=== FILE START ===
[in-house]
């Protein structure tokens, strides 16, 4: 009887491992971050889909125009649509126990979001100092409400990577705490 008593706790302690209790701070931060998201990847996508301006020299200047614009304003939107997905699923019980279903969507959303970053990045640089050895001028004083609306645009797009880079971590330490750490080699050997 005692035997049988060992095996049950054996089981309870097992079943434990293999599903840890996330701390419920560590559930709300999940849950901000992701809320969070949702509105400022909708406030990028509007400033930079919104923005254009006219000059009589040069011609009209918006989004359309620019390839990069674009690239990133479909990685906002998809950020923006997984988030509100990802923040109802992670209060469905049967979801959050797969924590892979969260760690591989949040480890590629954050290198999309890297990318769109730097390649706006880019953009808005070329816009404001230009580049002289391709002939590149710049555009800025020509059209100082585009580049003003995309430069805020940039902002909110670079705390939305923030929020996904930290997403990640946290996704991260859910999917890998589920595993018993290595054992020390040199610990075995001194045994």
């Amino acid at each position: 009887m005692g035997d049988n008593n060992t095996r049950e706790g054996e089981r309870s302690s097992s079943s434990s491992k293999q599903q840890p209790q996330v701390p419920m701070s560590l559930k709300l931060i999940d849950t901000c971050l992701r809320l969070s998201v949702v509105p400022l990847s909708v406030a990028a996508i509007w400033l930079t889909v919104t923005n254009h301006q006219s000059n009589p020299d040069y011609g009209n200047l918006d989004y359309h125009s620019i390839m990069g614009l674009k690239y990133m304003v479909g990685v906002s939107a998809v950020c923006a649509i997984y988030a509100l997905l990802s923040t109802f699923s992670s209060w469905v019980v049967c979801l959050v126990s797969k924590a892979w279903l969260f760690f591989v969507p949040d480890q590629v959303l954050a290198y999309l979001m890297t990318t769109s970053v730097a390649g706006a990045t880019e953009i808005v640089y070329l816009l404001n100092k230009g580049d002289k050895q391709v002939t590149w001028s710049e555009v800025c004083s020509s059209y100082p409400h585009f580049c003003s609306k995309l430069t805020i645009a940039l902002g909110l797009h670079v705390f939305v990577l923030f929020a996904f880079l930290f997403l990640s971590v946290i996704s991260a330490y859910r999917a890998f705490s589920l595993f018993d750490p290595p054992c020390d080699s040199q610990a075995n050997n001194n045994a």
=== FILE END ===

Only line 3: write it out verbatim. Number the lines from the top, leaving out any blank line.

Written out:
């Amino acid at each position: 009887m005692g035997d049988n008593n060992t095996r049950e706790g054996e089981r309870s302690s097992s079943s434990s491992k293999q599903q840890p209790q996330v701390p419920m701070s560590l559930k709300l931060i999940d849950t901000c971050l992701r809320l969070s998201v949702v509105p400022l990847s909708v406030a990028a996508i509007w400033l930079t889909v919104t923005n254009h301006q006219s000059n009589p020299d040069y011609g009209n200047l918006d989004y359309h125009s620019i390839m990069g614009l674009k690239y990133m304003v479909g990685v906002s939107a998809v950020c923006a649509i997984y988030a509100l997905l990802s923040t109802f699923s992670s209060w469905v019980v049967c979801l959050v126990s797969k924590a892979w279903l969260f760690f591989v969507p949040d480890q590629v959303l954050a290198y999309l979001m890297t990318t769109s970053v730097a390649g706006a990045t880019e953009i808005v640089y070329l816009l404001n100092k230009g580049d002289k050895q391709v002939t590149w001028s710049e555009v800025c004083s020509s059209y100082p409400h585009f580049c003003s609306k995309l430069t805020i645009a940039l902002g909110l797009h670079v705390f939305v990577l923030f929020a996904f880079l930290f997403l990640s971590v946290i996704s991260a330490y859910r999917a890998f705490s589920l595993f018993d750490p290595p054992c020390d080699s040199q610990a075995n050997n001194n045994a």